I am writing this from the front passenger seat of a Honda Pilot where I am returning from summer vacation with my cochlear implant. And my family. Over the past six weeks my CI and I drove across the country, lived in a cabin, a tent, and a boat, hiked, sailed, and sat around a campfire. I am happy to report we are still in a relationship; my CI and I have proven to be compatible. And my family had a blast.
I learned a few things over the summer, such as sounds are much closer in a tent, the cabin of a boat, and national park restroom facilities. For example, within the close confines of my car, little noises like crumpling a Subway wrapper sound like glaciers crushing mountain ranges. A sneeze sounds like smashing china plates against a canyon wall.
If I could have found the remote control for my CI I would have adjusted my device to account for the close confines, but the remote was so deeply buried in my purse somewhere on the floor of my car under book bag, maps, water bottles, iPads, hats, and a week’s worth of freeze-dried dinners for back country treks. Finding it would have required effort needed for hauling all that stuff to remote camping spots where we trekked to get away from things.
As you would expect, sounds return to normal in a forest, on an island, or in a motel room.
Next to the remote control, the best car trip feature of my CI is it’s removability. Who else in the car can take their ears off? Time for a nap? Turn it off. Kids whining? Can’t hear you. Marital spat? Who needs it? Best of all: I don’t have to listen to the Beastie Boys. Ever.
Although my CI (a Rondo) fits securely beneath all of my hats (and works just the same under a layer of hat), I sometimes removed my electronic ear for its own protection: high winds, treacherous river crossings, etc. A big wind or a flying sail could whip my hat off my head and toss my precious Rondo into a canyon or body of water. I tried wearing my behind-the-ear model (for the first time) but it got mixed up in hat’s chin straps as well as the strap holding sunglasses so rather than risk losing it, I went without. Amazing how well sound carries on the water.
CI Training and Summer Reading
In the car there is plenty of time for CI training and, for those of us whose children might need a nudge with summer reading, you can kill two birds with one stone. Reading aloud is the perfect CI training exercise; the eyes see the word, the mouth speaks the word, the brain hears the word. The brain and CI make the connection and the student finishes summer reading assignments. When my son was struggling with Silas Marner, I read him through the difficult parts until we were both hooked on the story and finished reading it together. So in the future, when my brain hears words like: summat, fiddlesticks, and mawkin, it will instantly recognize, if not comprehend, the words.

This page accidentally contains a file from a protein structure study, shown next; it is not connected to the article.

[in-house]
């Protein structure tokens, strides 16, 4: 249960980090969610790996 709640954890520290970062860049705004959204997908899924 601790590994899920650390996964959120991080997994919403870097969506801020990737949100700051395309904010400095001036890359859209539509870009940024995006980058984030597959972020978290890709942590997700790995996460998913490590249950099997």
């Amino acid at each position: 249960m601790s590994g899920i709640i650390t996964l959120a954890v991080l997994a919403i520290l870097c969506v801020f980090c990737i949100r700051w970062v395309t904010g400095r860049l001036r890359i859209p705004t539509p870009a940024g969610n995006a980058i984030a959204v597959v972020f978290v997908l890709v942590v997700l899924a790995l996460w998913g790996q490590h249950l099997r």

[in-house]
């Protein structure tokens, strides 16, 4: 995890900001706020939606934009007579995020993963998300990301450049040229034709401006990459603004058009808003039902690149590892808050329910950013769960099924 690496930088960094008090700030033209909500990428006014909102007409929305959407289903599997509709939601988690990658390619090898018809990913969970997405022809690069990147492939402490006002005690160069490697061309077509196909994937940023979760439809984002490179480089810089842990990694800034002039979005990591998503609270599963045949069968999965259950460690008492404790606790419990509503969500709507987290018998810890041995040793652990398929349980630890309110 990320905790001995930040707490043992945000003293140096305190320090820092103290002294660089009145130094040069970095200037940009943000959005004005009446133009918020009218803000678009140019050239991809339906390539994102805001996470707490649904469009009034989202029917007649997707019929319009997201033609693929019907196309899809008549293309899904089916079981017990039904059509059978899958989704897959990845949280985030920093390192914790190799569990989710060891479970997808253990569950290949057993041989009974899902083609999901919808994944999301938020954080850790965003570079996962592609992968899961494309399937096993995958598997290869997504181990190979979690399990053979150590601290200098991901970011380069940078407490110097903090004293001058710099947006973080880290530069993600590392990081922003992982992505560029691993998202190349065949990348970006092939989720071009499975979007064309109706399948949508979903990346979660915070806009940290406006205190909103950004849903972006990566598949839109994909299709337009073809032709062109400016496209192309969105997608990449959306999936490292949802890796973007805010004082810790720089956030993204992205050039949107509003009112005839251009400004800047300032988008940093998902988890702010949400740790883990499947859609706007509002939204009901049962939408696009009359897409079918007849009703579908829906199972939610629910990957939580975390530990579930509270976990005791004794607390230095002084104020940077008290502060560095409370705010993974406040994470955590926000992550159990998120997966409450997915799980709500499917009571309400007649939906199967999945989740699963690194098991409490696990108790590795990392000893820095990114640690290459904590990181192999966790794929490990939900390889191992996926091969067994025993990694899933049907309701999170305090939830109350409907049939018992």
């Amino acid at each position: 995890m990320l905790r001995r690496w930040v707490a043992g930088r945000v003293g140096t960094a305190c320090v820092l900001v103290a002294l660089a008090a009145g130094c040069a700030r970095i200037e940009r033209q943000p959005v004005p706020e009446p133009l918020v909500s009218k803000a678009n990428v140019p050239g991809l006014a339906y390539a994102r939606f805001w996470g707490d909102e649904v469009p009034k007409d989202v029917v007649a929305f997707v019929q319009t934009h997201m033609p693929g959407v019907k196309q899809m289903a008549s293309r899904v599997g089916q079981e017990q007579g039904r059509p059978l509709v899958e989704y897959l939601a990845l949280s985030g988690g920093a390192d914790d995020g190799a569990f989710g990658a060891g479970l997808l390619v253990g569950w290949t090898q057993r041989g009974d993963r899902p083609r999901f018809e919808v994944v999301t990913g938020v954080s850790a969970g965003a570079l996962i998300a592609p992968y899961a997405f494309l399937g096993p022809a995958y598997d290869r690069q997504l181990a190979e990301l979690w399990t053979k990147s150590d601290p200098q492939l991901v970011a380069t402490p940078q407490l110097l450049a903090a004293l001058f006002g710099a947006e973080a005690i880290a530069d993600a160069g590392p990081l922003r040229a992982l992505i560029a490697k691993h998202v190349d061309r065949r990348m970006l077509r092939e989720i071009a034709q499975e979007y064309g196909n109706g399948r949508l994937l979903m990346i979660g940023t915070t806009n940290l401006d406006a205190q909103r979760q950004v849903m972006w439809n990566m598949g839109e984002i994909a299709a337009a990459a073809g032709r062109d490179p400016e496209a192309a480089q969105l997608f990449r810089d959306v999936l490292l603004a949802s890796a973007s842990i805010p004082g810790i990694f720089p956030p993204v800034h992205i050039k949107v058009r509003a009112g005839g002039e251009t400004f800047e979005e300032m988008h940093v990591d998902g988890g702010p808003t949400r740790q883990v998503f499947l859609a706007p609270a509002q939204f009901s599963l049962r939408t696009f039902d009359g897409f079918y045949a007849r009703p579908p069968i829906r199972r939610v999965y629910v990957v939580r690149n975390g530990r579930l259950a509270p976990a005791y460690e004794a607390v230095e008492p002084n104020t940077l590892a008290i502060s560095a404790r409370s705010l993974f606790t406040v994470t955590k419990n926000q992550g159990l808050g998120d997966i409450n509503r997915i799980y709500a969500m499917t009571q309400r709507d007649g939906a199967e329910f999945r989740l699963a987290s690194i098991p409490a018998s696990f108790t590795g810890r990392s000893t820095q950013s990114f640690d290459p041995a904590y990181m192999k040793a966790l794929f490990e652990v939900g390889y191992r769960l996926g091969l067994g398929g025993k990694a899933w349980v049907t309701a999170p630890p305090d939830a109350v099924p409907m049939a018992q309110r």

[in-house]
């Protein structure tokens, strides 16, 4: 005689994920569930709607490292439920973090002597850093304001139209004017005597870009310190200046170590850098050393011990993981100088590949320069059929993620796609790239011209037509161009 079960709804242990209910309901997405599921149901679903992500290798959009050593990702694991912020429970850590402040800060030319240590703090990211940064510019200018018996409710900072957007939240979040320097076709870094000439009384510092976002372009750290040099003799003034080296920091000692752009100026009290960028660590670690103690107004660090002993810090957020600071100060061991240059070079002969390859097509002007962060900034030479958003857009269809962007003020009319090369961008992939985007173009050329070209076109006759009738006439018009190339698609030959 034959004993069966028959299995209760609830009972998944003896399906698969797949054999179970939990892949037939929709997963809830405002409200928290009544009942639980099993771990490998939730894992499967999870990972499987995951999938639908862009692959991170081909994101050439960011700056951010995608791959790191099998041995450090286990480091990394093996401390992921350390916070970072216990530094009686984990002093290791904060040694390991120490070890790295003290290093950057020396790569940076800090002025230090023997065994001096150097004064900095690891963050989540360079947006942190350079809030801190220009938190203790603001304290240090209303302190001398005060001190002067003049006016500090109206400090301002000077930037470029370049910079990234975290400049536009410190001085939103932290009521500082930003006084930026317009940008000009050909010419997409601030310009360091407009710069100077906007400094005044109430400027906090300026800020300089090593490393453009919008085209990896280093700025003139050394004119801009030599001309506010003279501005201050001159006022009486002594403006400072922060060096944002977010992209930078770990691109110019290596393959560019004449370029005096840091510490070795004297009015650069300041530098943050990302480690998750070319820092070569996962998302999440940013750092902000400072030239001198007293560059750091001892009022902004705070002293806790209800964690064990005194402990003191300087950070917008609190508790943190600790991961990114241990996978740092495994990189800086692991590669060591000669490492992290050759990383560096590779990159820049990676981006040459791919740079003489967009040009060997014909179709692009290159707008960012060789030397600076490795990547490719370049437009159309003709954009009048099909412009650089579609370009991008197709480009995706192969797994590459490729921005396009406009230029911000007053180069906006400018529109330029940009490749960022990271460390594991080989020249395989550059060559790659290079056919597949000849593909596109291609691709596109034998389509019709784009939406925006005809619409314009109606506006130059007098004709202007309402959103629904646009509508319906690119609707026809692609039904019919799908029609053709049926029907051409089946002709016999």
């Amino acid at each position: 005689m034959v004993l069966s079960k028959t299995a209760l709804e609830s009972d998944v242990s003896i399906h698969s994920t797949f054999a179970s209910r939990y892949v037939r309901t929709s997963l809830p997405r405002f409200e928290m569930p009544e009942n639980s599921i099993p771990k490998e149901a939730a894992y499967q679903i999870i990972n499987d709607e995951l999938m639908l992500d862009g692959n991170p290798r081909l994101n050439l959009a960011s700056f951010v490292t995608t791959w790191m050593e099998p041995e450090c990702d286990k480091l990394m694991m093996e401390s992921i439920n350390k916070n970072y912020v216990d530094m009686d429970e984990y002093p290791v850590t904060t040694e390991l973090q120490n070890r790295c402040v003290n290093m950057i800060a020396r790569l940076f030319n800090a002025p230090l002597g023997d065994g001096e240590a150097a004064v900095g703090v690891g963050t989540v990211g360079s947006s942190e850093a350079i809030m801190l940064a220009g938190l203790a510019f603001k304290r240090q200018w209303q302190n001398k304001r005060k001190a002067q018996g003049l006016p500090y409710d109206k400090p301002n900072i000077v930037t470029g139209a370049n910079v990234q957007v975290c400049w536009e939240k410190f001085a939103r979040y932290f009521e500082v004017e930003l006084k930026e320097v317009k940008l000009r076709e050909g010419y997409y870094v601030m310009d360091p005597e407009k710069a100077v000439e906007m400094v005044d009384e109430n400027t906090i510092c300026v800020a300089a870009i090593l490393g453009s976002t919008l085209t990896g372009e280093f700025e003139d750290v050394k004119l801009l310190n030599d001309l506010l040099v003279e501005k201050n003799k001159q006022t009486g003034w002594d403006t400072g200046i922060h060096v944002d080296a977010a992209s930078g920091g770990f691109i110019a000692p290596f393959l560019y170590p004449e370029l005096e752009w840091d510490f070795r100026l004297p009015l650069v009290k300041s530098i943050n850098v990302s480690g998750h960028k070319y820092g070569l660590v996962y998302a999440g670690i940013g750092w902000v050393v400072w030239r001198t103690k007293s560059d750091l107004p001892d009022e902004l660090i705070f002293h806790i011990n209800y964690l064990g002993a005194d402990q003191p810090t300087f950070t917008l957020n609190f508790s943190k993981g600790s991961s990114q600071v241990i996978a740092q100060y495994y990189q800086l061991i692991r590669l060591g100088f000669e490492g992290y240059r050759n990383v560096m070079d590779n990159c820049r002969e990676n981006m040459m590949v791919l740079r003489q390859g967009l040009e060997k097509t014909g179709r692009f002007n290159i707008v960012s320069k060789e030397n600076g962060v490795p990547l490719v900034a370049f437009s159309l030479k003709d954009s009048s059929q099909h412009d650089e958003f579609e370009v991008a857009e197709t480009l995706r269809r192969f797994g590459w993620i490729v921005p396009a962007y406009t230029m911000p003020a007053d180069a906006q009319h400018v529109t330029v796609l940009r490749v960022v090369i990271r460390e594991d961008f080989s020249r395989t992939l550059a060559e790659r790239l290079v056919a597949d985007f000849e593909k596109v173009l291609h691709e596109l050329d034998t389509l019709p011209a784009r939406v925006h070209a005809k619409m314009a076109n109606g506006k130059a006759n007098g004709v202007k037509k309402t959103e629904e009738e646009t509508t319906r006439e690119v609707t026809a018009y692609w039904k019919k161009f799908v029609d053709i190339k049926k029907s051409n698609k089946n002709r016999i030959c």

My vertigo is barely noticeable nowadays, and then only first thing in the morning which makes waking in interesting places a bit risky, such as a steep cabin loft ladder, a tent with multiple zippers and flaps, or the leap from boat to dock. But vertigo only presents on waking. All subsequent motor dysfunction is my own.
Personal Hearing Festival: Summer Vacation Version
In traveling to places and seeing people I haven’t seen since before the CI, I noticed I was engaging more in group conversations, making comments. I don’t know if they noticed a difference but I did.
This is bad and I’m not sure if I should tell, but I’ve noticed that a couple of times when I was busy or preoccupied I leaned on my old deaf handicap and didn’t bother to respond when I heard someone talking to me in a non-urgent tone. It wasn’t exactly conscious, but I let them think I just didn’t hear. I need to get over this!
I found myself seated in a not too noisy restaurant–engaged in conversation with more than three people. And I found myself seated around a DARK campfire, getting a joke! Who, me?